The Fund primarily invests in equity securities of small cap companies with market capitalization similar to the companies listed on the Russell 2000 Value Index at the time of investment. As of March 31, 2018, the market capitalization of companies listed on the Russell 2000 Value Index ranged from $16.9 million to $8.5 billion, and the median was $759 million. The Fund’s portfolio managers utilize a multi-factored valuation method to identify companies that are trading below intrinsic value or that may have been overlooked by the marketplace. The portfolio managers consider such factors as a company’s normal earnings power, its discounted cash flows, as well as various ratios, including the price-to-earning or price-to-book value ratios. The portfolio managers evaluate companies using fundamental, bottom-up research. The Fund seeks to preserve capital in down markets and to diversify its portfolio in traditional, as well as relative, value-oriented investments.
The portfolio managers look for stocks of companies that they believe are undervalued at the time of purchase. The managers use a value investment strategy that looks for companies that are temporarily out of favor in the market. The managers attempt to purchase the stocks of these undervalued companies and to hold each stock until it has returned to favor in the market and the price has increased to, or is higher than, a level the managers believe more accurately reflects the fair value of the company.
Companies may be undervalued due to market declines, poor economic conditions, actual or anticipated bad news regarding the issuer or its industry, or because they have been overlooked by the market. To identify these companies, the portfolio managers look for companies with earnings, cash flows and/or assets that are not accurately reflected in the companies market values. The managers may also consider whether the companies securities have a favorable dividend and/or interest-paying history and whether such payments are expected to continue.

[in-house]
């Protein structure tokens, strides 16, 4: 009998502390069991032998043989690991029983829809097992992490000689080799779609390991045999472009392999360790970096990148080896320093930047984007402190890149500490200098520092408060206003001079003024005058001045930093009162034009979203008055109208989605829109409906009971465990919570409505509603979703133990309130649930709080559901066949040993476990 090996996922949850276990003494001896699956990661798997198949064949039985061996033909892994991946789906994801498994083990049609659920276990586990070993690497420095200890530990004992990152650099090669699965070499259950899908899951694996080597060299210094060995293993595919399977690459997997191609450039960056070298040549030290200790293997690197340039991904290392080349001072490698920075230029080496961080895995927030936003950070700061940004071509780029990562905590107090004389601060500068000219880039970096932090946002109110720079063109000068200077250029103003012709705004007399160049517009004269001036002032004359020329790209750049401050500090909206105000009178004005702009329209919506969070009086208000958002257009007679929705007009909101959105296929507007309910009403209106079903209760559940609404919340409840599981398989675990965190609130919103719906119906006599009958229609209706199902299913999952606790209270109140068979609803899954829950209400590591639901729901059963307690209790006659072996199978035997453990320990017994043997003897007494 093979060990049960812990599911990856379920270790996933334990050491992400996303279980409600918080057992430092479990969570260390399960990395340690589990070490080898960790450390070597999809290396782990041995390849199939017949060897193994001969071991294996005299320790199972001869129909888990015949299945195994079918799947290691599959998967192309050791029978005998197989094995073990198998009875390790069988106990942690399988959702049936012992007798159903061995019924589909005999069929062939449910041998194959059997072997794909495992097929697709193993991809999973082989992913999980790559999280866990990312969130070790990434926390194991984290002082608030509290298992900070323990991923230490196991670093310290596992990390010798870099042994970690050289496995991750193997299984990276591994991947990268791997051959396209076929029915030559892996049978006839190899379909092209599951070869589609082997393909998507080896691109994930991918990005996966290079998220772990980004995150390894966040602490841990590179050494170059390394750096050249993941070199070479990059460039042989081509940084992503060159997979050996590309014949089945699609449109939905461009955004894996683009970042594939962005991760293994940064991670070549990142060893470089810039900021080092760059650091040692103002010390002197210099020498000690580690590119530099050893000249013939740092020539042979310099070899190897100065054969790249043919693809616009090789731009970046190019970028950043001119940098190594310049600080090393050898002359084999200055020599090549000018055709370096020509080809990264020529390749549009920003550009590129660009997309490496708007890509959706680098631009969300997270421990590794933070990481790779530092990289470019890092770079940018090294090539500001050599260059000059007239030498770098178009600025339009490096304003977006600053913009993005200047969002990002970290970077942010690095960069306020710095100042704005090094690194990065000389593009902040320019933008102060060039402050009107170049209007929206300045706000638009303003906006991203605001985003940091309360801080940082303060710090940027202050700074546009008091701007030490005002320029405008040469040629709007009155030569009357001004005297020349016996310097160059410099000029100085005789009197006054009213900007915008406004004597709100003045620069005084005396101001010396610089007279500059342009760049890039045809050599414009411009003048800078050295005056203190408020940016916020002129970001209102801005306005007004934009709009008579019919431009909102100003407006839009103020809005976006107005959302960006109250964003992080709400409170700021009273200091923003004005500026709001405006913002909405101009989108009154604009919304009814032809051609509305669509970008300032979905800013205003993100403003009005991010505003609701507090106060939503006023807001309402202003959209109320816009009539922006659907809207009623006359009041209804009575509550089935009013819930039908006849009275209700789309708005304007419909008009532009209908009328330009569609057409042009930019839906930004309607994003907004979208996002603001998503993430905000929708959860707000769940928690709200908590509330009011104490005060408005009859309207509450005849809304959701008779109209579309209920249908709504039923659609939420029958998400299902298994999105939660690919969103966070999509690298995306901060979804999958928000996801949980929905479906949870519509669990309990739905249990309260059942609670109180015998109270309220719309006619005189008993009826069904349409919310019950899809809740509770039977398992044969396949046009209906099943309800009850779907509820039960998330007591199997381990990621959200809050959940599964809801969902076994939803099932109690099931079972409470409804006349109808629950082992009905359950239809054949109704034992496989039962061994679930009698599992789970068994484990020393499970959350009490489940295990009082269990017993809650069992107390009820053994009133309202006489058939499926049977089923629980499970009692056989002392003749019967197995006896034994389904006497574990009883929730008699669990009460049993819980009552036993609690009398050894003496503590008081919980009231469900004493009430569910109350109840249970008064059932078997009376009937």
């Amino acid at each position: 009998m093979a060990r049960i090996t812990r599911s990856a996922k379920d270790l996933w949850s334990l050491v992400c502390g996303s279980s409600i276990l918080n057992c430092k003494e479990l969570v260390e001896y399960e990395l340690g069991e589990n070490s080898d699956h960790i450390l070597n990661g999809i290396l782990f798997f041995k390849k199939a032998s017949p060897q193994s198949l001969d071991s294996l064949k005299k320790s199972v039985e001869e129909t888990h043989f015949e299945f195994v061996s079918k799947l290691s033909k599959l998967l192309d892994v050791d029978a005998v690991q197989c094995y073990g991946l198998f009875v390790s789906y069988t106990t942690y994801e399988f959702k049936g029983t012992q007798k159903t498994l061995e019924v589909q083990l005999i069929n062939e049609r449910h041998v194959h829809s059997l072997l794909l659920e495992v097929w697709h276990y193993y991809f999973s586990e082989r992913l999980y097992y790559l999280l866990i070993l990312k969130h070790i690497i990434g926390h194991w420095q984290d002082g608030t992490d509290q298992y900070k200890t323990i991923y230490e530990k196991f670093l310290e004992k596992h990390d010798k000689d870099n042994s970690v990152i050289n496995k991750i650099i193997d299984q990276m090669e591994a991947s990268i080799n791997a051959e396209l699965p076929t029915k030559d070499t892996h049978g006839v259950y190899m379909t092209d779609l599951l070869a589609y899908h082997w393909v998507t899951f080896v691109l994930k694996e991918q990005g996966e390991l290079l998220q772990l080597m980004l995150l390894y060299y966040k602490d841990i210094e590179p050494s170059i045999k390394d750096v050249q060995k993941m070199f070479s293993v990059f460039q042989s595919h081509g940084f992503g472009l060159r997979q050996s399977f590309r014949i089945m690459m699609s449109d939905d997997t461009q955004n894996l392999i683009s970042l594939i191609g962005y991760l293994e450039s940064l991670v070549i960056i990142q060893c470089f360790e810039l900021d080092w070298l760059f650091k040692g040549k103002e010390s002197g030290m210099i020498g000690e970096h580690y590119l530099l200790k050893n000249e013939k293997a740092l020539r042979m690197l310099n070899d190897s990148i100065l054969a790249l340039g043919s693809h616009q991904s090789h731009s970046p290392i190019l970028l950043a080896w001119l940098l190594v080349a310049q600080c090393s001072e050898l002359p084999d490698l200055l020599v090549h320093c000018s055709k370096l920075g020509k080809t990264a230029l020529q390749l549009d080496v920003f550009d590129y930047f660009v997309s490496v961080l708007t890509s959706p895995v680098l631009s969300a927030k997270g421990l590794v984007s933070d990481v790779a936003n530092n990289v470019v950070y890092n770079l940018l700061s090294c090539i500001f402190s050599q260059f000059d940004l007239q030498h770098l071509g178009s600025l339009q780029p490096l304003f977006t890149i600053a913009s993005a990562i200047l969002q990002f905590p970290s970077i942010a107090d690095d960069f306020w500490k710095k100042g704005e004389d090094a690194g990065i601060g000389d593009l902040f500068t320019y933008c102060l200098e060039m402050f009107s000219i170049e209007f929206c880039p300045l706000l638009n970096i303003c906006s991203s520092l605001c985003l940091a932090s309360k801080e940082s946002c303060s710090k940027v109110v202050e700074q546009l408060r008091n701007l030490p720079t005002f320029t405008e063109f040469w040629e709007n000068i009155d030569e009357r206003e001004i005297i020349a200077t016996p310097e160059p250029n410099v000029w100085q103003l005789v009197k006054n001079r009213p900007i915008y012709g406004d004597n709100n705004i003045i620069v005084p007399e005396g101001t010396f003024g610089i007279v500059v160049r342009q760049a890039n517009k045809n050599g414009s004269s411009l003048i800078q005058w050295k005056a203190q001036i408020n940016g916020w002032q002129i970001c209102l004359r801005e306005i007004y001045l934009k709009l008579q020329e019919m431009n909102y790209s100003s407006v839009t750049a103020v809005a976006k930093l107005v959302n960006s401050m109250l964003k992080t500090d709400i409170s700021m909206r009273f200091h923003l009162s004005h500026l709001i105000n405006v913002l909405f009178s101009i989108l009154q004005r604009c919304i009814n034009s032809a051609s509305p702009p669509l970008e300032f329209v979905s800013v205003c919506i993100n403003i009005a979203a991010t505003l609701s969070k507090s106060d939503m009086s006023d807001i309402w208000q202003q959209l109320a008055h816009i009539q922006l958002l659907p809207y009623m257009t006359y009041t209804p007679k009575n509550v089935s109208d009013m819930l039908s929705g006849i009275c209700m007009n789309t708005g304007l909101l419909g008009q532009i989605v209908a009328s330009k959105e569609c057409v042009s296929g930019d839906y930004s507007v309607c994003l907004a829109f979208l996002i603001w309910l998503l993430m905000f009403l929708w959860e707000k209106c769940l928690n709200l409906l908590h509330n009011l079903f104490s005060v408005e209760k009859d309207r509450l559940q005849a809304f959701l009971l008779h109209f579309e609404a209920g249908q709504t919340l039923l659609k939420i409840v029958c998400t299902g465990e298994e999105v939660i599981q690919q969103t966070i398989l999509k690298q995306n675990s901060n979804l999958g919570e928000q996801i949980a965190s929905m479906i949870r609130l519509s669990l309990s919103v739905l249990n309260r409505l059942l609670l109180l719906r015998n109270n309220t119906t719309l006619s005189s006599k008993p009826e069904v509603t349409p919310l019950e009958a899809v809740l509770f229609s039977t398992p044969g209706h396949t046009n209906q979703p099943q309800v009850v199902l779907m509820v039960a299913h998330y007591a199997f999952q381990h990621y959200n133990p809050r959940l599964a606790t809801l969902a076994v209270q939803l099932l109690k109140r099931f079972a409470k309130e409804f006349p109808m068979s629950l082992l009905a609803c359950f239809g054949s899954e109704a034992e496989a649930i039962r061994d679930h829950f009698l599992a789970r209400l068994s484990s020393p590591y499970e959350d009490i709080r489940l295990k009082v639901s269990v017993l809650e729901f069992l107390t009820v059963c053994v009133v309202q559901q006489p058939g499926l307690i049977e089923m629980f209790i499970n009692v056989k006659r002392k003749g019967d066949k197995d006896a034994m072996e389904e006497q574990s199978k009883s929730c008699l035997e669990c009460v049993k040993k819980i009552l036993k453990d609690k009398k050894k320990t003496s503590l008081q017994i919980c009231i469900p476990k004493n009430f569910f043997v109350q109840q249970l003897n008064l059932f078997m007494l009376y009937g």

The portfolio managers may sell stocks from the Fund’s portfolio if they believe:
• A stock no longer meets their valuation criteria
• A stock’s risk parameters outweigh its return opportunity more attractive alternatives are identified
• Specific events alter a stock’s prospects
Under normal circumstances, the Fund will invest at least 80% of its net assets in equity securities of U.S. and foreign small cap companies directly, or indirectly, through other investment companies (including exchange-traded funds) that invest primarily in U.S. and foreign small cap companies. Equity securities in which the Fund and underlying funds may invest include common stocks, securities convertible into common stocks (such as convertible bonds, convertible preferred stocks and warrants), and equity real estate investment trusts ( REITs ). Equity REITs trade like common stocks and invest directly in real estate, or other readily marketable securities that are issued by companies investing in, or that are secured by, real estate or real estate interests. The Fund may invest in foreign small cap companies directly or through depository receipts such as American Depository Receipts ( ADRs ) and Global Depository Receipts ( GDRs ). Generally, ADRs, in registered form, are denominated in U.S. dollars and are designed for use in the U.S. securities markets, while GDRs, in bearer form, may be denominated in other currencies and are designed for use in multiple foreign securities markets. ADRs are receipts typically issued by a U.S. bank or trust company evidencing ownership of the underlying foreign securities, while GDRs are foreign receipts evidencing a similar arrangement.
The Fund may invest its remaining assets in equity securities of mid or large cap companies, preferred stocks, or derivative instruments such as put and call options and futures contracts, and in fixed income securities, including corporate bonds.
*The Russell 3000 Index measures the performance of the 3,000 largest U.S. companies based on total market capitalization, which represents approximately 98% of the investable U.S. equity market. The Russell 2000 Index measures the performance of the 2,000 smallest companies in the Russell 3000 Index. The Russell 2000 Value Index measures the performance of those Russell 2000 companies with lower price-to-book ratios and lower forecasted growth values.